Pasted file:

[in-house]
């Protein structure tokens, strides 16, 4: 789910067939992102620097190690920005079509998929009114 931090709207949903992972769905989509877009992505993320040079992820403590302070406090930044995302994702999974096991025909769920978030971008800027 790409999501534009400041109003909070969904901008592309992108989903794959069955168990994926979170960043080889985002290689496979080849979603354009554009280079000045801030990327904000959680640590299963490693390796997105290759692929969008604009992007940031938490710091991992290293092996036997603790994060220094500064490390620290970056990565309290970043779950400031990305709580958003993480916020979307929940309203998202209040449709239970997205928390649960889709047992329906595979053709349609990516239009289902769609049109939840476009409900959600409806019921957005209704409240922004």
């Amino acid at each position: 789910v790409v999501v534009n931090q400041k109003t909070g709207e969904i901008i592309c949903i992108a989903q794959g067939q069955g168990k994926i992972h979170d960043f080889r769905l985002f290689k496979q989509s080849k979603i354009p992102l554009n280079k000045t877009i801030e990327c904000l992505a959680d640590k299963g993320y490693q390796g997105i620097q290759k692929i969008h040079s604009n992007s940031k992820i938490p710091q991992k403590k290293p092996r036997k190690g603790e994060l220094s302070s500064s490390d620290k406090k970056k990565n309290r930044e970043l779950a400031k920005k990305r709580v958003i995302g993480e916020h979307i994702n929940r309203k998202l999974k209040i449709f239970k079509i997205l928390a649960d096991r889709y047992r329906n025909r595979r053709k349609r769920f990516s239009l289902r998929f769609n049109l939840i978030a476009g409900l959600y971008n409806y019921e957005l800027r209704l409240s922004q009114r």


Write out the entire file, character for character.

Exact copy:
[in-house]
């Protein structure tokens, strides 16, 4: 789910067939992102620097190690920005079509998929009114 931090709207949903992972769905989509877009992505993320040079992820403590302070406090930044995302994702999974096991025909769920978030971008800027 790409999501534009400041109003909070969904901008592309992108989903794959069955168990994926979170960043080889985002290689496979080849979603354009554009280079000045801030990327904000959680640590299963490693390796997105290759692929969008604009992007940031938490710091991992290293092996036997603790994060220094500064490390620290970056990565309290970043779950400031990305709580958003993480916020979307929940309203998202209040449709239970997205928390649960889709047992329906595979053709349609990516239009289902769609049109939840476009409900959600409806019921957005209704409240922004």
């Amino acid at each position: 789910v790409v999501v534009n931090q400041k109003t909070g709207e969904i901008i592309c949903i992108a989903q794959g067939q069955g168990k994926i992972h979170d960043f080889r769905l985002f290689k496979q989509s080849k979603i354009p992102l554009n280079k000045t877009i801030e990327c904000l992505a959680d640590k299963g993320y490693q390796g997105i620097q290759k692929i969008h040079s604009n992007s940031k992820i938490p710091q991992k403590k290293p092996r036997k190690g603790e994060l220094s302070s500064s490390d620290k406090k970056k990565n309290r930044e970043l779950a400031k920005k990305r709580v958003i995302g993480e916020h979307i994702n929940r309203k998202l999974k209040i449709f239970k079509i997205l928390a649960d096991r889709y047992r329906n025909r595979r053709k349609r769920f990516s239009l289902r998929f769609n049109l939840i978030a476009g409900l959600y971008n409806y019921e957005l800027r209704l409240s922004q009114r």